Richard Stiennon wrote in Forbes the other day that the solution to the problem of not enough cyber security talent isn’t more STEM education it’s the teaching of tools and very specific skills. If you’re an advocate for channeling more students into computer science or engineering programs that that’s going to sound pretty anti-intellectual to you; if you think Richard is calling for the return of vo-tech you’re absolutely right. /* If you’re of a certain age you probably don’t know what vo(cational)-tech(nical) school is. It’s where people who were interested in building and fixing stuff went to school before society told them that if they didn’t go to college they were losers. Having recently paid a plumber $150 just to cross the threshold of my house I question how accurate those claims are. The fancy word for vo-tech kids today is “maker.” */
Now there are a lot of ways to find a job in the computer security field, college being one of them, certification-mills another. A vo-tech model for ramping up the headcount of computer security talent is a good idea; plenty of tool use so you’re productive on day-one; enough “education” to make sure you understand what is going on when you push buttons.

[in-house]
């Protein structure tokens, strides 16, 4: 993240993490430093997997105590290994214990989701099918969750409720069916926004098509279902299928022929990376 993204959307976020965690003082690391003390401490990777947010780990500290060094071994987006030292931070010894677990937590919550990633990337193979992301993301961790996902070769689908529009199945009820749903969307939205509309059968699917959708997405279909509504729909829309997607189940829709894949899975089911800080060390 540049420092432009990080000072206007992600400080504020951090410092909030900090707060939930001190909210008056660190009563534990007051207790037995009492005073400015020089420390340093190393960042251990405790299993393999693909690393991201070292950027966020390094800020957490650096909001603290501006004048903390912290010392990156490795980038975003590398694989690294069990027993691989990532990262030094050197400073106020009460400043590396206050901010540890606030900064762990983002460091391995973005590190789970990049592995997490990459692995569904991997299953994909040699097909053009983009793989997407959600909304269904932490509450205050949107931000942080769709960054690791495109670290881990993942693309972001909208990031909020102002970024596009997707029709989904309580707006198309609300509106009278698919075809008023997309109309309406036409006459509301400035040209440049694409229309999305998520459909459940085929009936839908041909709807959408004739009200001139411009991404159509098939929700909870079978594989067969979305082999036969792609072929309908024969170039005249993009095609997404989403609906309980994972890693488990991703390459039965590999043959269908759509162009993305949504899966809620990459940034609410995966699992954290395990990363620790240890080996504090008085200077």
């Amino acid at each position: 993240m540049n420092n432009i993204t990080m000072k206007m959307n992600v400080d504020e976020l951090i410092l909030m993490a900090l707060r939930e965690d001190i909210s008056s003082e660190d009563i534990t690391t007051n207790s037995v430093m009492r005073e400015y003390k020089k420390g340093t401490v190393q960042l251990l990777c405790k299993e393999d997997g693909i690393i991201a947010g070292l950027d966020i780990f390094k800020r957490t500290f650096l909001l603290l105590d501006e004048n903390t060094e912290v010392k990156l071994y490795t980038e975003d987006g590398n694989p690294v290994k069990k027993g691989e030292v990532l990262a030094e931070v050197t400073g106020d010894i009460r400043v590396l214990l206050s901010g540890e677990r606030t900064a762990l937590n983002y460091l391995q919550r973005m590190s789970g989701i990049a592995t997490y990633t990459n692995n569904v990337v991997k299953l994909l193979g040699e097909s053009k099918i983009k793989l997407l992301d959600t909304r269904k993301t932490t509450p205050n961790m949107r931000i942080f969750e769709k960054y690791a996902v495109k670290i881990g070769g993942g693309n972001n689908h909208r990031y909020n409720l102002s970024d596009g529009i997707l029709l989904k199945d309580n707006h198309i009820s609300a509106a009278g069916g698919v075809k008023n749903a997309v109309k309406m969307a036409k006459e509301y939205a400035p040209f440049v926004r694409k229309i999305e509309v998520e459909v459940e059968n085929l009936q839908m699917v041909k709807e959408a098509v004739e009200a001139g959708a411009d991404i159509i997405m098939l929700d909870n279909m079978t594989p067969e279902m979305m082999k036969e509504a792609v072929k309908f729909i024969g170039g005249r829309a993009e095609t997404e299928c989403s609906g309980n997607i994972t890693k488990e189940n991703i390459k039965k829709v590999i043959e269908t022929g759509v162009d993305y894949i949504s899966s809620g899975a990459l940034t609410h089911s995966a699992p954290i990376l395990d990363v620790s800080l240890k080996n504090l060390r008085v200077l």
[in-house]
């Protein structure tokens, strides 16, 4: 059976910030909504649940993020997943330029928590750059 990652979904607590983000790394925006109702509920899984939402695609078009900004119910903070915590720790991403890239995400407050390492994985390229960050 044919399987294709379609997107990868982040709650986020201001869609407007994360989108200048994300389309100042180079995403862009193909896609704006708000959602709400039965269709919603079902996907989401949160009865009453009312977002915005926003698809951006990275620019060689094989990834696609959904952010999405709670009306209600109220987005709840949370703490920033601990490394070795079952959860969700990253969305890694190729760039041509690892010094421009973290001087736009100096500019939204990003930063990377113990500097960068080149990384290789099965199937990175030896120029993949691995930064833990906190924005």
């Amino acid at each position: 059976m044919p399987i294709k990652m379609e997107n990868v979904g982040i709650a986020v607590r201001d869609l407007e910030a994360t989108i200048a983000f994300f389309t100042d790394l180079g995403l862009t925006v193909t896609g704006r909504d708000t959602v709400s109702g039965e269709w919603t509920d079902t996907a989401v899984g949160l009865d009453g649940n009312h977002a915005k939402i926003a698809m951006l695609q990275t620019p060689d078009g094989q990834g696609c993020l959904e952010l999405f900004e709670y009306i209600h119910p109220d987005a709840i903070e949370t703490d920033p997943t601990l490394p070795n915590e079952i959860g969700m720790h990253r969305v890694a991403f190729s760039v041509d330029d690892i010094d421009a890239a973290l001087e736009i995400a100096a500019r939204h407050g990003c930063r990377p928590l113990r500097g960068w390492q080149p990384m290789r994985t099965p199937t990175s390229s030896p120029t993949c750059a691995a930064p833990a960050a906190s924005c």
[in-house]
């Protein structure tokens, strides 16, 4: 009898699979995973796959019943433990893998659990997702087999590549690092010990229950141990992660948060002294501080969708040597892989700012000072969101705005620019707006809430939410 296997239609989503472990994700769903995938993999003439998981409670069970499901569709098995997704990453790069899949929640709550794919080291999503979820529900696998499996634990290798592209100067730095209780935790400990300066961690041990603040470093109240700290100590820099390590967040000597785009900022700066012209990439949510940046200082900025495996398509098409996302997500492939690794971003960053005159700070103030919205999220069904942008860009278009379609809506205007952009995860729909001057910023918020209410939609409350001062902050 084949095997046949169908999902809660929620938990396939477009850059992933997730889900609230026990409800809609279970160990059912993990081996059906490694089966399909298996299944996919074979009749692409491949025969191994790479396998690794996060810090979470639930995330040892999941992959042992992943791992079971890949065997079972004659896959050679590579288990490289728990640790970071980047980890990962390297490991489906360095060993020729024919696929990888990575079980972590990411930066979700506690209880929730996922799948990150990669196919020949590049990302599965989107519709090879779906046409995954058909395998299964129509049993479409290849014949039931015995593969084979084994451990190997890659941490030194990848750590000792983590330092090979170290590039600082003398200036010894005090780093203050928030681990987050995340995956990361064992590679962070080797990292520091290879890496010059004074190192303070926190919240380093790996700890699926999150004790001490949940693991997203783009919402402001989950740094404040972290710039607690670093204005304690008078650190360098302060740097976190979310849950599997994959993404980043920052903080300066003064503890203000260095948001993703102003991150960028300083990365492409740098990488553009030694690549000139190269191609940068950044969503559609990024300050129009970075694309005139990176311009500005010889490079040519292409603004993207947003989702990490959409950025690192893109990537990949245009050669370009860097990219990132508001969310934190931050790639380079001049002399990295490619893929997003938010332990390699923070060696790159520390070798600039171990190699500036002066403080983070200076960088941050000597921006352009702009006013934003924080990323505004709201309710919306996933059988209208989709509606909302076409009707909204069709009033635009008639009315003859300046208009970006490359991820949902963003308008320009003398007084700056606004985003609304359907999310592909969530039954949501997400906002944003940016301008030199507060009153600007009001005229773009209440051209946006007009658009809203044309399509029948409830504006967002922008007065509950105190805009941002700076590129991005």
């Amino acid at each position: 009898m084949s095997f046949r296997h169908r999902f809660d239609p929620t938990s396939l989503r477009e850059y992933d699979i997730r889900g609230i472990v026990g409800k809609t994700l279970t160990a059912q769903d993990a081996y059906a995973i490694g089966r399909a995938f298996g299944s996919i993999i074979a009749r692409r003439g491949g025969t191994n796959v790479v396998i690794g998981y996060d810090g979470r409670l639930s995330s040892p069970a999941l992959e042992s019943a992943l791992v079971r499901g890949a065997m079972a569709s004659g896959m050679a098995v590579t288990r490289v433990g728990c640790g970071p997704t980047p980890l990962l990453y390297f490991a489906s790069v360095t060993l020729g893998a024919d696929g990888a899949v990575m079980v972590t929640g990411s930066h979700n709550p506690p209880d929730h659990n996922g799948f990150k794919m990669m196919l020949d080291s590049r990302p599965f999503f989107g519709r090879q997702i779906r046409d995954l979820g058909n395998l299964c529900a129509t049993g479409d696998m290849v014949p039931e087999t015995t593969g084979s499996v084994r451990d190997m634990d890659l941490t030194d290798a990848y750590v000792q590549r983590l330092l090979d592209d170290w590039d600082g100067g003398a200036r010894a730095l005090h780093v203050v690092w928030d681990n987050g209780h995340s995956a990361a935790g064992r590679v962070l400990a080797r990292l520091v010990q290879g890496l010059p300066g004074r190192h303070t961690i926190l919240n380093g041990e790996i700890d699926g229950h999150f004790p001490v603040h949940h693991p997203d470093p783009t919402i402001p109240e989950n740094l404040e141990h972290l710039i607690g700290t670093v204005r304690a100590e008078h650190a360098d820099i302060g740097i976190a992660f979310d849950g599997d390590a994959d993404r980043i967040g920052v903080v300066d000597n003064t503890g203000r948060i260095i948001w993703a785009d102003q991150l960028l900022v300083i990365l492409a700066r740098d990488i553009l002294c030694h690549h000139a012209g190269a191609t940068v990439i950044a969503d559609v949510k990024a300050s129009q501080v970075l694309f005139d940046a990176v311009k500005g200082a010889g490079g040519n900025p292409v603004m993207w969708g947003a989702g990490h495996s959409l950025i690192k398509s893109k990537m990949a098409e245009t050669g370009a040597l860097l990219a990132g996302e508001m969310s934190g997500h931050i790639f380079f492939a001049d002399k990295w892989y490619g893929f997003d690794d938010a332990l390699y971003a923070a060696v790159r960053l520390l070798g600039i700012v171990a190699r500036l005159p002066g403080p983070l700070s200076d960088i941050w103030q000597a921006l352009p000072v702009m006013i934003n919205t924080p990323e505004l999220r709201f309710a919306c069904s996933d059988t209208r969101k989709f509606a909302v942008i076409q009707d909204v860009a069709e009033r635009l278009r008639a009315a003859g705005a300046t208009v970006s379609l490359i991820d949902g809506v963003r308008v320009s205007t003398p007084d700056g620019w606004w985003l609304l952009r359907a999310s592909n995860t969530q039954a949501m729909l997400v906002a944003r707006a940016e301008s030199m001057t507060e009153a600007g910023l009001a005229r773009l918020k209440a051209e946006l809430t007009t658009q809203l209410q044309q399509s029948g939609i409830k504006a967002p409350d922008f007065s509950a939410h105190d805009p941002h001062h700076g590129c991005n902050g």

Success for such a model is going to depend in large part on the ability of those who need such talent getting their heads right about requirements and then acting accordingly. This means hiring for security like you hire for other parts of your business (and paying accordingly). When you’re looking for an accounts receivable technician you don’t advertise for a CPA. The accounting unit in a business of any size is pretty substantial, with the most experienced and educated people at the top, generalists managing in the middle, and specialists operating at the bottom. If you tried to build a security unit of that size with your current job requirements it would be the most expensive and highly skilled bunch of people in the company; and it would churn like a maelstrom (ninjas bore easily).
Building a security unit that is staffed and compensated along more traditional blue- and white-collar lines wouldn’t be nearly as expensive as a unit of “ninjas” but it would take a pretty radical organization to adopt such a course of action and there is no guarantee that it would be able to defend itself online in a superior fashion.
At the risk of coming dangerously close to mis-quoting an ancient Asian military strategist, let me just say that if all things physical and technical are equal in a conflict, the day will go to the smarter general. The problem is you’re not in the digital warfighting business; you’re in the widget business. You need access to the best and most diverse widget-talent you can find just to be competitive; adding computer security to the mix doesn’t improve the bottom line and you’d lose the vast majority of your battles.